August 4, 2009

 

Who has the best brain in the world?

Hamilton, ON. August 4, 2009 –Eight high school students from around the world will compete this week for the title of Best Brain in the World. 

The annual International Brain Bee will take place August 8 at the Royal York Hotel, Toronto (Convention Floor), in conjunction with the America Psychological Association conference. Winners of their respective country’s Brain Bee competitions will be quizzed on such topics as memory, sleep, brain disease, aging, and perception, as well as their skills at patient diagnosis and neuroanatomy.    

This year’s contestants are:

  • Australia: Casey Linton

  • Canada: Sean Amodeo

  • Grenada: Makalani Manwarring

  • India:  Nidhi Ramaraj

  • New Zealand: Stephen Mackereth

  • Romania: Smaranda Rosioru

  • Uganda: Wampaalu Peter

  • United States: Julia Chartrove

“Neuroscience research is one of the great frontiers of scientific research,” says Judith Shedden, associate professor of McMaster University’s Department of Psychology, Neuroscience & Behaviour, , and chair of the CIHR Canadian National Brain Bee Committee. “An important goal of the Brain Bee is to reach out to our extended communities to share what we, as scientists, are doing in our laboratories.”

When it comes to reaching out, Shedden says McMaster has demonstrated it in a unique way. The University offered to pay for the Ugandan contestant to attend the competition when it became aware that Wampaalu Peter did not have the means to do so.

He will now attend with Uganda’s National Brain Bee coordinator Sekabira Wilson.

“This provides a potential neuroscientist from a developing country an opportunity to attend an international conference, something they would not likely be able to afford otherwise,” says Shedden, who has been trying to raise funds over the last few years so that the Ugandan contestants could participate.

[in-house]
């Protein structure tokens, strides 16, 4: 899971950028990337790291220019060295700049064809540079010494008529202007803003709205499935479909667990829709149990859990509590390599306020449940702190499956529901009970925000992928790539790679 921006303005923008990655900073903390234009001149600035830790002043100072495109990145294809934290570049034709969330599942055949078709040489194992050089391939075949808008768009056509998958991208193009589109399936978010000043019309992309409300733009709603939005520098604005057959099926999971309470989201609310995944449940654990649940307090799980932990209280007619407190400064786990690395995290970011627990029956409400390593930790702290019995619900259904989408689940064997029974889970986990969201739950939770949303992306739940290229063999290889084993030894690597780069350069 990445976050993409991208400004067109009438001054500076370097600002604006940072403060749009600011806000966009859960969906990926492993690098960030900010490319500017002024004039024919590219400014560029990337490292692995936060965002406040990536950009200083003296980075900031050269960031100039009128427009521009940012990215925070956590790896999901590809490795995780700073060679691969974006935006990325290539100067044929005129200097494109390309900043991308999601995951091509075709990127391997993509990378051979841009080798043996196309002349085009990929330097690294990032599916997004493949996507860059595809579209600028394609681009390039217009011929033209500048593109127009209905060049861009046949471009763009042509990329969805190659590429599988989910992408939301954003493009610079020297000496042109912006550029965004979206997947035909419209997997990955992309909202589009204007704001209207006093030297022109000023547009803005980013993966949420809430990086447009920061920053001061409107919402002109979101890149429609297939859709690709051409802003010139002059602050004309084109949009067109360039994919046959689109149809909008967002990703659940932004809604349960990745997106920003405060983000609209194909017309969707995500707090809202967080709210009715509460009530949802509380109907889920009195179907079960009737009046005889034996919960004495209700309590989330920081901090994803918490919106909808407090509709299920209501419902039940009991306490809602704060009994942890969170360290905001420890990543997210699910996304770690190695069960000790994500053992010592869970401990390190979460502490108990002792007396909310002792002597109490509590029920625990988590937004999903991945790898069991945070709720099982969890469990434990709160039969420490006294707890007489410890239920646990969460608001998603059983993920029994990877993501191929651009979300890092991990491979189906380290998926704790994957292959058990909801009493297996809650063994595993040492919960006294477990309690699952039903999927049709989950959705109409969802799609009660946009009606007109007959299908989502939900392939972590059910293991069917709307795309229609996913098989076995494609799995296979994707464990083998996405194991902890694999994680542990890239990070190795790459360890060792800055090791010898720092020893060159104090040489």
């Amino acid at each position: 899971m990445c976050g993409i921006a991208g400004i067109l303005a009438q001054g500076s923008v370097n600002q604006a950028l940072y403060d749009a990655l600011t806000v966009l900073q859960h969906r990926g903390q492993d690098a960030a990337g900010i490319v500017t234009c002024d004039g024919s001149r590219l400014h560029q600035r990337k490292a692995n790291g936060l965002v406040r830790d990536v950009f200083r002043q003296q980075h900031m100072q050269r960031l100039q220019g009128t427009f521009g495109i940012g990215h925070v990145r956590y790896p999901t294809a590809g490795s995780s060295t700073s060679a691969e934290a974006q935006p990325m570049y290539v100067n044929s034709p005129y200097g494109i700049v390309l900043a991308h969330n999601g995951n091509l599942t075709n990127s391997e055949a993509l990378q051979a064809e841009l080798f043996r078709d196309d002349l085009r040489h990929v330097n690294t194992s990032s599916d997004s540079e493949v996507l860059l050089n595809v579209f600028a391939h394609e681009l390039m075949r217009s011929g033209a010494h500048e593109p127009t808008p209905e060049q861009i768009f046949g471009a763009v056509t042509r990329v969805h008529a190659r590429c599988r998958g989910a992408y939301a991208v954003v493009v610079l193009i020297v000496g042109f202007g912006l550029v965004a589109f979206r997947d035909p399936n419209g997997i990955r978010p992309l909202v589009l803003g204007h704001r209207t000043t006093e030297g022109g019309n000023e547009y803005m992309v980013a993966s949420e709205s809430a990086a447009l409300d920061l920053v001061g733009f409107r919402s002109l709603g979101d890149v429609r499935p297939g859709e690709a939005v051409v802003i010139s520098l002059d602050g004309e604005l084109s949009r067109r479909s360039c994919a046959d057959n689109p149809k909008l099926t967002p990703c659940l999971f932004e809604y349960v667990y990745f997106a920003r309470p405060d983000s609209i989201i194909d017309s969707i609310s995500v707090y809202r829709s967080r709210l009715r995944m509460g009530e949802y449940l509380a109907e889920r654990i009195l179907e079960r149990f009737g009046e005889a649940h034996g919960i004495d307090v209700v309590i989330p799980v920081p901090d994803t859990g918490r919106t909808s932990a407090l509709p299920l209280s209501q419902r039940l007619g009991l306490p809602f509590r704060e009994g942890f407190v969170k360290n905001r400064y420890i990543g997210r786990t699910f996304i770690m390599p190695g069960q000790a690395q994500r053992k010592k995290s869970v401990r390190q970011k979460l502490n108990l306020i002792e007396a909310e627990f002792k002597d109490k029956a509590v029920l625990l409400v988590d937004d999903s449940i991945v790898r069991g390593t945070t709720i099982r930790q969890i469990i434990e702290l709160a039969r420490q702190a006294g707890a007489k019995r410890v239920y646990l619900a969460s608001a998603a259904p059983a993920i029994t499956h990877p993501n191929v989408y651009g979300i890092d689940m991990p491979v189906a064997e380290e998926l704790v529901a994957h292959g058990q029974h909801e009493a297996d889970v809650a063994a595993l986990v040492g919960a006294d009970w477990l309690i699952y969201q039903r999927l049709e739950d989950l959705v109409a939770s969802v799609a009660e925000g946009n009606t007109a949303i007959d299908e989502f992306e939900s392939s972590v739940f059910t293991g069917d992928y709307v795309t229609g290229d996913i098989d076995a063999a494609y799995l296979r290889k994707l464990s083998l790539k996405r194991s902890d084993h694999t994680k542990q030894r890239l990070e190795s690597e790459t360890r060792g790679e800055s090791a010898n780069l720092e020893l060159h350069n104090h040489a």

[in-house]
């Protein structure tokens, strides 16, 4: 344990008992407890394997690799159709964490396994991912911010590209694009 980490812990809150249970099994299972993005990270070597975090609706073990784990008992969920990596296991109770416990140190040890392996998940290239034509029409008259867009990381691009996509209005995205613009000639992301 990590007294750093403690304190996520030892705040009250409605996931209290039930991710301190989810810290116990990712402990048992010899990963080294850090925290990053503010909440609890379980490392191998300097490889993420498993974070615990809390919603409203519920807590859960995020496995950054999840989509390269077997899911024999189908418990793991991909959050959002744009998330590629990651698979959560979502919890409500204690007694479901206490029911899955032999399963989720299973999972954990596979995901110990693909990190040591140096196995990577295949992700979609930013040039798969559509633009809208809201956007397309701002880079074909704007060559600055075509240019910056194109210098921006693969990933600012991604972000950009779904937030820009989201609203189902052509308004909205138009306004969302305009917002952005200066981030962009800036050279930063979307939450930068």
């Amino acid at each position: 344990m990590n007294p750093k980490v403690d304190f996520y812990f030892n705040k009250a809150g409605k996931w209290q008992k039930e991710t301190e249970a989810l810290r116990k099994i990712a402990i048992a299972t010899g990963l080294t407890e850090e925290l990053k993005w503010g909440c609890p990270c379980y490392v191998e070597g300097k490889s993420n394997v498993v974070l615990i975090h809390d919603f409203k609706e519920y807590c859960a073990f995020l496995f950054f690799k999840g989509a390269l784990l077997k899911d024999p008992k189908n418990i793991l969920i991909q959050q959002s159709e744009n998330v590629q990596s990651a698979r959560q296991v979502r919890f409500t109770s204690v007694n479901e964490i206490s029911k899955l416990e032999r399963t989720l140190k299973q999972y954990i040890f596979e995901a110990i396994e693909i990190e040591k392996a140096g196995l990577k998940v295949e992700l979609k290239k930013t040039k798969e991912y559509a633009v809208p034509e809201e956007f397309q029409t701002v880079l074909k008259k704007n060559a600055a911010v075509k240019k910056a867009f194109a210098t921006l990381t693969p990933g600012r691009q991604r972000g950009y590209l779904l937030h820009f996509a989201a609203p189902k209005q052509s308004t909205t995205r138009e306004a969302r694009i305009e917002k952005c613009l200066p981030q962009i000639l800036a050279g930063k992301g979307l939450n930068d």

First-, second- and third-prize winners of the competition will receive trophies and cash  prizes. The first-prize winner will also receive a $3,000 scholarship and a summer internship in a neuroscience laboratory.

Details of the conference can be found at http://www.internationalbrainbee.com

The Canadian Institute of Health Research (CIHR) is one of the supporters of this event.  CIHR is the primary sponsor for the CIHR Canadian National Brain Bee competition each spring (http://brainbee.ca) . 

McMaster University, one of four Canadian universities listed among the Top 100 universities in the world, is renowned for its innovation in both learning and discovery. It has a student population of 23,000, and more than 140,000 alumni in 128 countries.

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For additional information contact:

Jane Christmas

Manager, Public and Media Relations

McMaster University

905-525-9140, ext. 27988

chrisja@mcmaster.ca